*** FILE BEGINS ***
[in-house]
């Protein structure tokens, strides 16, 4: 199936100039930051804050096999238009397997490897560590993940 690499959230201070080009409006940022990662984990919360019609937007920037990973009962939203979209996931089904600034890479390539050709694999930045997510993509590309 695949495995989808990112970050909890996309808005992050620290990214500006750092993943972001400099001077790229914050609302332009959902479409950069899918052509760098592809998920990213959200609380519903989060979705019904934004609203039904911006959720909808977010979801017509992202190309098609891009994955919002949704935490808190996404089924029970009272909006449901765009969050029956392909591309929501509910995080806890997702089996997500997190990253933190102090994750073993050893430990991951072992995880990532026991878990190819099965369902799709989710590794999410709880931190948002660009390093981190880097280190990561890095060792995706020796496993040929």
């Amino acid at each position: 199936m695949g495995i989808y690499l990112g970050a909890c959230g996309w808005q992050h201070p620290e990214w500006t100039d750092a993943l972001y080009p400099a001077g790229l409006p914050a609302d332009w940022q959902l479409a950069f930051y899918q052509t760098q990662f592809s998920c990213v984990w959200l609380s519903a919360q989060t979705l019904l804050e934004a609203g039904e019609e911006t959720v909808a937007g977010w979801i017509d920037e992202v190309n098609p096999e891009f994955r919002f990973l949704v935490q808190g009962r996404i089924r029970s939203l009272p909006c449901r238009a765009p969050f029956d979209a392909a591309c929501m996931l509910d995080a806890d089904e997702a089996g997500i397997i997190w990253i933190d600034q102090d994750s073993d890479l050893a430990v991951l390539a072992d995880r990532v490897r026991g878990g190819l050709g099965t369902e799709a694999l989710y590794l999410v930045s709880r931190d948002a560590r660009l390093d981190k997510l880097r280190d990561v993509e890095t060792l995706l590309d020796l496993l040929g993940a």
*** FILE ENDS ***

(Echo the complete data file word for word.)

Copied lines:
[in-house]
């Protein structure tokens, strides 16, 4: 199936100039930051804050096999238009397997490897560590993940 690499959230201070080009409006940022990662984990919360019609937007920037990973009962939203979209996931089904600034890479390539050709694999930045997510993509590309 695949495995989808990112970050909890996309808005992050620290990214500006750092993943972001400099001077790229914050609302332009959902479409950069899918052509760098592809998920990213959200609380519903989060979705019904934004609203039904911006959720909808977010979801017509992202190309098609891009994955919002949704935490808190996404089924029970009272909006449901765009969050029956392909591309929501509910995080806890997702089996997500997190990253933190102090994750073993050893430990991951072992995880990532026991878990190819099965369902799709989710590794999410709880931190948002660009390093981190880097280190990561890095060792995706020796496993040929």
């Amino acid at each position: 199936m695949g495995i989808y690499l990112g970050a909890c959230g996309w808005q992050h201070p620290e990214w500006t100039d750092a993943l972001y080009p400099a001077g790229l409006p914050a609302d332009w940022q959902l479409a950069f930051y899918q052509t760098q990662f592809s998920c990213v984990w959200l609380s519903a919360q989060t979705l019904l804050e934004a609203g039904e019609e911006t959720v909808a937007g977010w979801i017509d920037e992202v190309n098609p096999e891009f994955r919002f990973l949704v935490q808190g009962r996404i089924r029970s939203l009272p909006c449901r238009a765009p969050f029956d979209a392909a591309c929501m996931l509910d995080a806890d089904e997702a089996g997500i397997i997190w990253i933190d600034q102090d994750s073993d890479l050893a430990v991951l390539a072992d995880r990532v490897r026991g878990g190819l050709g099965t369902e799709a694999l989710y590794l999410v930045s709880r931190d948002a560590r660009l390093d981190k997510l880097r280190d990561v993509e890095t060792l995706l590309d020796l496993l040929g993940a």